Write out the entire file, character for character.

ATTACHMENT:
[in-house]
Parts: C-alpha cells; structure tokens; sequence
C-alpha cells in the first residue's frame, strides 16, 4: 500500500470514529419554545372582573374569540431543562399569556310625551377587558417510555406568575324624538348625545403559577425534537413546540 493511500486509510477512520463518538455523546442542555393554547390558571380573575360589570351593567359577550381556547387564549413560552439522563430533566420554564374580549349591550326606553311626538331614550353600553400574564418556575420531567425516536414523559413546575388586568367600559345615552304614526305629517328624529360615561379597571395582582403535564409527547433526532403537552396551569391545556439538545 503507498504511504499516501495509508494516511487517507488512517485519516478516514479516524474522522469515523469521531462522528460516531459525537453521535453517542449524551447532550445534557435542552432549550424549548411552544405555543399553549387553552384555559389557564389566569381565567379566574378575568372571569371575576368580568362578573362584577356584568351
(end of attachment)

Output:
[in-house]
Parts: C-alpha cells; structure tokens; sequence
C-alpha cells in the first residue's frame, strides 16, 4: 500500500470514529419554545372582573374569540431543562399569556310625551377587558417510555406568575324624538348625545403559577425534537413546540 493511500486509510477512520463518538455523546442542555393554547390558571380573575360589570351593567359577550381556547387564549413560552439522563430533566420554564374580549349591550326606553311626538331614550353600553400574564418556575420531567425516536414523559413546575388586568367600559345615552304614526305629517328624529360615561379597571395582582403535564409527547433526532403537552396551569391545556439538545 503507498504511504499516501495509508494516511487517507488512517485519516478516514479516524474522522469515523469521531462522528460516531459525537453521535453517542449524551447532550445534557435542552432549550424549548411552544405555543399553549387553552384555559389557564389566569381565567379566574378575568372571569371575576368580568362578573362584577356584568351